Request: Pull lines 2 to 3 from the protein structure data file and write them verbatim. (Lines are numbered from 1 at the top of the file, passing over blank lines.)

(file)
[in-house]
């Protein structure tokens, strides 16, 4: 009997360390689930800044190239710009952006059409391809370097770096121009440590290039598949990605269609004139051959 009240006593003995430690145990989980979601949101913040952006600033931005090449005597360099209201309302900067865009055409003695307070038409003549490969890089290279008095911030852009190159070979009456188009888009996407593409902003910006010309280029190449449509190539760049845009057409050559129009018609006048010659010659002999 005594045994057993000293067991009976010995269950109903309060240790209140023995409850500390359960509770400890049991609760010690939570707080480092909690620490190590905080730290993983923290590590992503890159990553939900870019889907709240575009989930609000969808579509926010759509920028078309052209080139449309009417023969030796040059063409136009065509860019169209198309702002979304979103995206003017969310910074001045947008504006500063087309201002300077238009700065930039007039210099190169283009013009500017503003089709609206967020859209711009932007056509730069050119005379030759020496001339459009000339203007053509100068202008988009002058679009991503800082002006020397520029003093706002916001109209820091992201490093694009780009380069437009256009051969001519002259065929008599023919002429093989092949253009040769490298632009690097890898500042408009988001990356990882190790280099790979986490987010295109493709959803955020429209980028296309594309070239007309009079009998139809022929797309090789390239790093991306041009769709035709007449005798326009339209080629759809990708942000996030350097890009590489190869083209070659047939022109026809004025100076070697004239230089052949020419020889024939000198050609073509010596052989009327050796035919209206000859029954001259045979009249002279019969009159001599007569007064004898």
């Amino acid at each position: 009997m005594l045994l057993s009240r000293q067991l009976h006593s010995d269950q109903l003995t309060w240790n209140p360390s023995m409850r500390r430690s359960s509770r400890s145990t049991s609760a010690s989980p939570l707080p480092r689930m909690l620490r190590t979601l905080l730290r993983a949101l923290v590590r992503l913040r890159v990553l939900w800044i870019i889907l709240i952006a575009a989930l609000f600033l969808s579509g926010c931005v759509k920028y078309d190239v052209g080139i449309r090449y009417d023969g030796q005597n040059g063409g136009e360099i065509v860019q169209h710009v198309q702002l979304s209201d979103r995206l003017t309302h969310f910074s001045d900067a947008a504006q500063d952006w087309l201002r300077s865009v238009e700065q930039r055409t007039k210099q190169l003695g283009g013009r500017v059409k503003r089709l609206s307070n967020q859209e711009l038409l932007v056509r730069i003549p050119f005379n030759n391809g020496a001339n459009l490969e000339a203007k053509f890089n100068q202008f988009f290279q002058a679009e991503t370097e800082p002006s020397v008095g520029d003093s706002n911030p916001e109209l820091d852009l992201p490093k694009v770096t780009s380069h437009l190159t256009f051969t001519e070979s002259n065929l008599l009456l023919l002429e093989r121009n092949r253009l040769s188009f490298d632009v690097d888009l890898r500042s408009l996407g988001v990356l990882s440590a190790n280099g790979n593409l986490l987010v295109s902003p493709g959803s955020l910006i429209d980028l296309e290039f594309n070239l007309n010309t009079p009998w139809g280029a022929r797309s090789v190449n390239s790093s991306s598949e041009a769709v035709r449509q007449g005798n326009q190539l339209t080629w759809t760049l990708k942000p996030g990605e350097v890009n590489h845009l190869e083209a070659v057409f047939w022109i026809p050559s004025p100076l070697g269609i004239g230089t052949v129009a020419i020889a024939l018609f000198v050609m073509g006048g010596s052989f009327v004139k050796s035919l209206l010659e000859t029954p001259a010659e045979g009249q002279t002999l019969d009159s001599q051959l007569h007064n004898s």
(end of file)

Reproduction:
């Protein structure tokens, strides 16, 4: 009997360390689930800044190239710009952006059409391809370097770096121009440590290039598949990605269609004139051959 009240006593003995430690145990989980979601949101913040952006600033931005090449005597360099209201309302900067865009055409003695307070038409003549490969890089290279008095911030852009190159070979009456188009888009996407593409902003910006010309280029190449449509190539760049845009057409050559129009018609006048010659010659002999 005594045994057993000293067991009976010995269950109903309060240790209140023995409850500390359960509770400890049991609760010690939570707080480092909690620490190590905080730290993983923290590590992503890159990553939900870019889907709240575009989930609000969808579509926010759509920028078309052209080139449309009417023969030796040059063409136009065509860019169209198309702002979304979103995206003017969310910074001045947008504006500063087309201002300077238009700065930039007039210099190169283009013009500017503003089709609206967020859209711009932007056509730069050119005379030759020496001339459009000339203007053509100068202008988009002058679009991503800082002006020397520029003093706002916001109209820091992201490093694009780009380069437009256009051969001519002259065929008599023919002429093989092949253009040769490298632009690097890898500042408009988001990356990882190790280099790979986490987010295109493709959803955020429209980028296309594309070239007309009079009998139809022929797309090789390239790093991306041009769709035709007449005798326009339209080629759809990708942000996030350097890009590489190869083209070659047939022109026809004025100076070697004239230089052949020419020889024939000198050609073509010596052989009327050796035919209206000859029954001259045979009249002279019969009159001599007569007064004898």
């Amino acid at each position: 009997m005594l045994l057993s009240r000293q067991l009976h006593s010995d269950q109903l003995t309060w240790n209140p360390s023995m409850r500390r430690s359960s509770r400890s145990t049991s609760a010690s989980p939570l707080p480092r689930m909690l620490r190590t979601l905080l730290r993983a949101l923290v590590r992503l913040r890159v990553l939900w800044i870019i889907l709240i952006a575009a989930l609000f600033l969808s579509g926010c931005v759509k920028y078309d190239v052209g080139i449309r090449y009417d023969g030796q005597n040059g063409g136009e360099i065509v860019q169209h710009v198309q702002l979304s209201d979103r995206l003017t309302h969310f910074s001045d900067a947008a504006q500063d952006w087309l201002r300077s865009v238009e700065q930039r055409t007039k210099q190169l003695g283009g013009r500017v059409k503003r089709l609206s307070n967020q859209e711009l038409l932007v056509r730069i003549p050119f005379n030759n391809g020496a001339n459009l490969e000339a203007k053509f890089n100068q202008f988009f290279q002058a679009e991503t370097e800082p002006s020397v008095g520029d003093s706002n911030p916001e109209l820091d852009l992201p490093k694009v770096t780009s380069h437009l190159t256009f051969t001519e070979s002259n065929l008599l009456l023919l002429e093989r121009n092949r253009l040769s188009f490298d632009v690097d888009l890898r500042s408009l996407g988001v990356l990882s440590a190790n280099g790979n593409l986490l987010v295109s902003p493709g959803s955020l910006i429209d980028l296309e290039f594309n070239l007309n010309t009079p009998w139809g280029a022929r797309s090789v190449n390239s790093s991306s598949e041009a769709v035709r449509q007449g005798n326009q190539l339209t080629w759809t760049l990708k942000p996030g990605e350097v890009n590489h845009l190869e083209a070659v057409f047939w022109i026809p050559s004025p100076l070697g269609i004239g230089t052949v129009a020419i020889a024939l018609f000198v050609m073509g006048g010596s052989f009327v004139k050796s035919l209206l010659e000859t029954p001259a010659e045979g009249q002279t002999l019969d009159s001599q051959l007569h007064n004898s």